While attending my first Vladimir Vasiliev seminar in 2005, he asked us to do something very confusing. He wanted us to perform a push-up without using our muscles. This was very strange, and I struggled to understand what Vladimir was asking of us. How do you do a push-up without using your muscles? How do we do anything without using our muscles?
While practicing, training, and teaching, I would often think back to this request. I became obsessed about doing a push-up this way. So much so, that this concept was swirling around in my thoughts at various moments on any given day. I haven’t figured this out yet, but I have a better understanding of what Vladimir wanted from us.
At this seminar, Vladimir performed a demo of several push-ups without relying on his muscles during the seminar. To say it looked different would be an understatement! The push-ups were different from any push-up I’ve ever seen before or since; his body became a wave of motion going up and down.
I now come to realize that Vladimir’s movement had a purpose. Push-ups can be described by using muscles to push your weight up and then using the muscles again to guide your weight back down, Vladimir’s demo took out the middle man (that being his muscles) and just moved his body up and down to complete the push-up No pushing at all!
He wasn’t pushing. He was moving.
And there is the answer – Movement. How do we do push-ups without using our muscles? We do them with movement.
What Vladimir was really showing us that day was not for us to disregard our muscles, but for us not to rely on our muscles to perform the push-ups. He wanted us to use movement to perform a push-up instead of strength. Take your muscles out of the equation and focus on your movement. Don’t rely on muscles to perform this exercise. Instead, use the movement in the body.
Visualize a push-up as a wave like motion in the body causing the going up and down. It’s just movement to me. I have to go up, so I move my body to go up. I have to go down, so I move my body to go down. Simple. Nothing too fancy about that. You’re not relying on your muscles to do a push-up; you’re relying on your movement. My body moves around, going up and down, never staying still and never a straight path up and down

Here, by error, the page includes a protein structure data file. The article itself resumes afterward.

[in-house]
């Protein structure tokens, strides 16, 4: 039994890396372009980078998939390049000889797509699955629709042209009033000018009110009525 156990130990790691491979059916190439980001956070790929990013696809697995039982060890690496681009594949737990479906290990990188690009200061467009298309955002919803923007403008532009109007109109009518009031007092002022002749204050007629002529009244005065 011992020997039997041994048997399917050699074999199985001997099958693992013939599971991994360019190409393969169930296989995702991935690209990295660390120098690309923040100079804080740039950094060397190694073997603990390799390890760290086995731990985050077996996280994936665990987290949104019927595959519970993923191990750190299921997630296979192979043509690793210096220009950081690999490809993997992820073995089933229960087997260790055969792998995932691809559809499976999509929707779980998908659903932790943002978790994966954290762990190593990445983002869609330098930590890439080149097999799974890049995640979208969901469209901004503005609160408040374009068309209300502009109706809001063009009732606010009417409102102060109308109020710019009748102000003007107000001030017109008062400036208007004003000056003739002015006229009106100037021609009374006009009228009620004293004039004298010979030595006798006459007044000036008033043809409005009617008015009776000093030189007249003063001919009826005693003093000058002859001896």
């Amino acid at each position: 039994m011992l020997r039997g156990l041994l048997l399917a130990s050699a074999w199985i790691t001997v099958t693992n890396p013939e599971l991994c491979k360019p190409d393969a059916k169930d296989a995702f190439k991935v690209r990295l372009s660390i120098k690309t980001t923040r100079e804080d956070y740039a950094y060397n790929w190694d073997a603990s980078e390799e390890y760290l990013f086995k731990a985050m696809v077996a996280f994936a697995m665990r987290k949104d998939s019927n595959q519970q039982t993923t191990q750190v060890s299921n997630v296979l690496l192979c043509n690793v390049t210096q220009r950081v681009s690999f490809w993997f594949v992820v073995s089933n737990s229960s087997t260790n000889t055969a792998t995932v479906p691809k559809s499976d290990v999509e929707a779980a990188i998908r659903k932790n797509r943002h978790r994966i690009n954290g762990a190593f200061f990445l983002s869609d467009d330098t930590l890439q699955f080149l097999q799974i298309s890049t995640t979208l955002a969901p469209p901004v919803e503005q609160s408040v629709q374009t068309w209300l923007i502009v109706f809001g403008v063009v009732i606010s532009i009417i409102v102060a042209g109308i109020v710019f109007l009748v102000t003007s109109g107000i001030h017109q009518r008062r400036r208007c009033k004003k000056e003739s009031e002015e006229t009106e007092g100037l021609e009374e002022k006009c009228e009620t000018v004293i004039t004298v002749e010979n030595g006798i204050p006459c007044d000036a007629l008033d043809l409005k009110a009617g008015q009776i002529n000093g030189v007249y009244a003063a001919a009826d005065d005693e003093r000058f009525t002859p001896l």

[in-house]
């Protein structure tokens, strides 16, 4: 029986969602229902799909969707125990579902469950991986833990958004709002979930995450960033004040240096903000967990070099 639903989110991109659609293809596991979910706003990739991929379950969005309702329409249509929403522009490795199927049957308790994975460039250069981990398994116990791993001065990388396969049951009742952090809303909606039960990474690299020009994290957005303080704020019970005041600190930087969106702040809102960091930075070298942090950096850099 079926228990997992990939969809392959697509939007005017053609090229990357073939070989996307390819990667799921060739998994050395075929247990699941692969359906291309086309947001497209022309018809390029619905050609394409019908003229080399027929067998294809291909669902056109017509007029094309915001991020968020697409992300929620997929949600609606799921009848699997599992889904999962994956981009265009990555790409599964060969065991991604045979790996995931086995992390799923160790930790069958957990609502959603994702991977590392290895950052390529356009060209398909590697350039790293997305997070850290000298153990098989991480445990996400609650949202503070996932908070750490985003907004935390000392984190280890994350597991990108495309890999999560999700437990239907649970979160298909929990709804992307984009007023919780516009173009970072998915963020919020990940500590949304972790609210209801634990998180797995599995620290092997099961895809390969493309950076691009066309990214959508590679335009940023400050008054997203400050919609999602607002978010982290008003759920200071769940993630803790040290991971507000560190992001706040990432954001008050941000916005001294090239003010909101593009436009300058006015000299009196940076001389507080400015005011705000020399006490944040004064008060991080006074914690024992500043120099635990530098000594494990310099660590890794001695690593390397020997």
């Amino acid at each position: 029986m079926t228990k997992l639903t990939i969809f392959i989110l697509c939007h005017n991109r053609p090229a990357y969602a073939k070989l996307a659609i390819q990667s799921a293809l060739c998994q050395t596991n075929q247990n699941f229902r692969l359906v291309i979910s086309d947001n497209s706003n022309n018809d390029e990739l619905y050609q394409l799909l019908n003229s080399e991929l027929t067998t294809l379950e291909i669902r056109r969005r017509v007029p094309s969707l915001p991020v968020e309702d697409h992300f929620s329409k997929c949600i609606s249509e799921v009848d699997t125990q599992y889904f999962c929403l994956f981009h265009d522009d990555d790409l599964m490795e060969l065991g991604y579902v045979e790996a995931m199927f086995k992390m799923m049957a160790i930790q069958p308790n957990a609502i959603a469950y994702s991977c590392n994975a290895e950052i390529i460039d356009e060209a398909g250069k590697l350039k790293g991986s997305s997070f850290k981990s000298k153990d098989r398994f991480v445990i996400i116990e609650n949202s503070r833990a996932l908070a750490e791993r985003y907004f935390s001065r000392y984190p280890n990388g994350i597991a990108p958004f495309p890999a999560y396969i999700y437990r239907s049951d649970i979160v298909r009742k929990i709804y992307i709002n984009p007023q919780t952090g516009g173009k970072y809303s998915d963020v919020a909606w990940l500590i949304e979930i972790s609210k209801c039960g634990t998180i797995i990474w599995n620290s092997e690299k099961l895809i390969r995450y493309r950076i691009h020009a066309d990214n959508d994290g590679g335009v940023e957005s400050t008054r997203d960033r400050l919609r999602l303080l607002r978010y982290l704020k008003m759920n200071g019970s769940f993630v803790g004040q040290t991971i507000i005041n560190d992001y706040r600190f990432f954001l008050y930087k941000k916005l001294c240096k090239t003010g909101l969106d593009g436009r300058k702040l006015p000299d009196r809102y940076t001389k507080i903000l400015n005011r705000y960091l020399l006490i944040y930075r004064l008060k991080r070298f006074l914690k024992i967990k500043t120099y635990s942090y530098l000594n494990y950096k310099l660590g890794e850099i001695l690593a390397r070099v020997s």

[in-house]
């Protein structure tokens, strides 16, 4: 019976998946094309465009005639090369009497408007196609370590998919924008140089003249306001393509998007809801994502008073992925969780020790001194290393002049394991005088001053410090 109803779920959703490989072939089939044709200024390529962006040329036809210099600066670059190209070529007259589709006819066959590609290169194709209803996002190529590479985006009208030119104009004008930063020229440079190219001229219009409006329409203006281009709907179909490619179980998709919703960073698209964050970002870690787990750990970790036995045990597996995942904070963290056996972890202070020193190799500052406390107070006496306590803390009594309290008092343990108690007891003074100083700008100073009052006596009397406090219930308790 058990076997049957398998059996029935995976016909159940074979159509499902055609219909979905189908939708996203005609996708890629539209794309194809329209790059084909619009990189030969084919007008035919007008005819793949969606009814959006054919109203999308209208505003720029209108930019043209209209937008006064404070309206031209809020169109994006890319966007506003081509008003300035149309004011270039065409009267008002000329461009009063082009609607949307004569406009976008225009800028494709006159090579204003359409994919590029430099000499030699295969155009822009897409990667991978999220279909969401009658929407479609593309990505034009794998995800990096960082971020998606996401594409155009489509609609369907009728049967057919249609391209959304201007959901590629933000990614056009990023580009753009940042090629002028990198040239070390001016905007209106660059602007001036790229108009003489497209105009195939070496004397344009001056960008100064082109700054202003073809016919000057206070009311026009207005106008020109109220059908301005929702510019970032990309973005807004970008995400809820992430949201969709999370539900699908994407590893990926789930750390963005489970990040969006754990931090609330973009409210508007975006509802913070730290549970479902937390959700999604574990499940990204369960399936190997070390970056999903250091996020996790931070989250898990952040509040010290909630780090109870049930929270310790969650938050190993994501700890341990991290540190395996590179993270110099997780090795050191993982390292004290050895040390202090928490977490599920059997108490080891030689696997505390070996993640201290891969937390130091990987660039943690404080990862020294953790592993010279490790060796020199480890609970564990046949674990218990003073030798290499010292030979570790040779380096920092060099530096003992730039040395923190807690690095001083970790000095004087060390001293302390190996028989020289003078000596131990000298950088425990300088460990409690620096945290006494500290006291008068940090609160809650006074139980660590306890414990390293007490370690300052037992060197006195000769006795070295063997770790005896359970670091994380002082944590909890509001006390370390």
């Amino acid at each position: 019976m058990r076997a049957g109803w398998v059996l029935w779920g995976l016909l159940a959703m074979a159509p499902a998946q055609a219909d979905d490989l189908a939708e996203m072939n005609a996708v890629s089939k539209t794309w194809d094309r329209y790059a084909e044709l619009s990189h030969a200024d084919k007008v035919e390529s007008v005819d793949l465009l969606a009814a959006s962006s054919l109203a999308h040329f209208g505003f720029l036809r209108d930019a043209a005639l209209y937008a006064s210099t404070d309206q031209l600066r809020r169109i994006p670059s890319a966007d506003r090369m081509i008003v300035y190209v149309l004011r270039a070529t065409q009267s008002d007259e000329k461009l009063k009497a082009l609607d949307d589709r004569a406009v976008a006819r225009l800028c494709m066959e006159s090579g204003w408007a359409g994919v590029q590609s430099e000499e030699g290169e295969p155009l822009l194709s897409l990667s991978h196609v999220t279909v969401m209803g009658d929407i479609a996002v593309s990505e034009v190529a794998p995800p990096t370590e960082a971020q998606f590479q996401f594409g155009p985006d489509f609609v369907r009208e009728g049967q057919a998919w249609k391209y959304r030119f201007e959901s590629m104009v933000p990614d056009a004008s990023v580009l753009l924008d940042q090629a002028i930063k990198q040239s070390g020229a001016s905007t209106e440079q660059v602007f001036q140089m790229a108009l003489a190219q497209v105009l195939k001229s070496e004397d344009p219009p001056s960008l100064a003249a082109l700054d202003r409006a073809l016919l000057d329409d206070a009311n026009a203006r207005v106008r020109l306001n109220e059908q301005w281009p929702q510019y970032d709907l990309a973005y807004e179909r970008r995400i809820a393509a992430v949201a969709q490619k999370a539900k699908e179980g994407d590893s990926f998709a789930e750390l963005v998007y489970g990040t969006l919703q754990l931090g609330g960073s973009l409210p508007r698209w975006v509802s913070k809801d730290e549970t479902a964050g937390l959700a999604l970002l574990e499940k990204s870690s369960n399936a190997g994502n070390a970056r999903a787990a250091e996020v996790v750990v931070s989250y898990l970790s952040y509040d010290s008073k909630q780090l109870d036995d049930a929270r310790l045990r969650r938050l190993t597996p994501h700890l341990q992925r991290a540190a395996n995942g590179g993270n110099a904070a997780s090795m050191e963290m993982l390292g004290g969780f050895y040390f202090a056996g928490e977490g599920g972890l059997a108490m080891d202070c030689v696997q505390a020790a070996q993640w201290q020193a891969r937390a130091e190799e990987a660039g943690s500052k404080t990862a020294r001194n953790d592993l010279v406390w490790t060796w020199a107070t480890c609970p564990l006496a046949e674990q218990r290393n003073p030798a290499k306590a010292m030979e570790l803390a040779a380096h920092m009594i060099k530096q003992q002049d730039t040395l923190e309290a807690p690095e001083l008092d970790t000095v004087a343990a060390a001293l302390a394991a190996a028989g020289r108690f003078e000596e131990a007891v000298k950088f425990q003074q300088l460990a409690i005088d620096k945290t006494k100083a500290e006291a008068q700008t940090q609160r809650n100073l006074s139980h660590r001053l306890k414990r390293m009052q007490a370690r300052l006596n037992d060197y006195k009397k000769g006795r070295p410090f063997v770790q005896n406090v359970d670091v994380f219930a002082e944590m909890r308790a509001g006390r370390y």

After doing these push-ups off and on for a few years, I wondered just how powerful our movements can be compared to our strength. I found the push-ups to be fairly easy when relying on movement instead of strength. I felt no strain in my body or muscles. It was as if I could continue to perform these push-ups way past the point of muscle exhaustion.
My brain made the next leap in this exercise, and I began to wonder what could be the possibilities of relying on movement instead of strength. Movement is more powerful than strength. Even if I have something on my back, I should still be able to move up and down.
So I asked a 230 pound man to lie on my back, and I decided to see if my movement could complete a push-up this way. My strength was not helping me perform a push-up with someone on my back. I tried that and failed! I would strain and tense my body relying on my strength and this went nowhere. However, when I used my movement with the same man on my back, I was shocked to discover that it was easy to complete several push-ups; going up and down with no strain put on my body.
I demo this push-up sometimes in class to show just how powerful our movement can be compared to our strength. The heaviest weight I’ve tried was 230 pounds across my back. I don’t know if I’ll try someone heavier, but I won’t say never.
Here’s a video clip of some of these push-ups. I’m using the movement in my body instead of relying on my strength/muscles. Notice my body is in constant movement as I go up and down, never moving in a straight line. Also notice the breathing in conjunction with my movement. I didn’t really touch on breathing in this post, but you can’t have one without the other.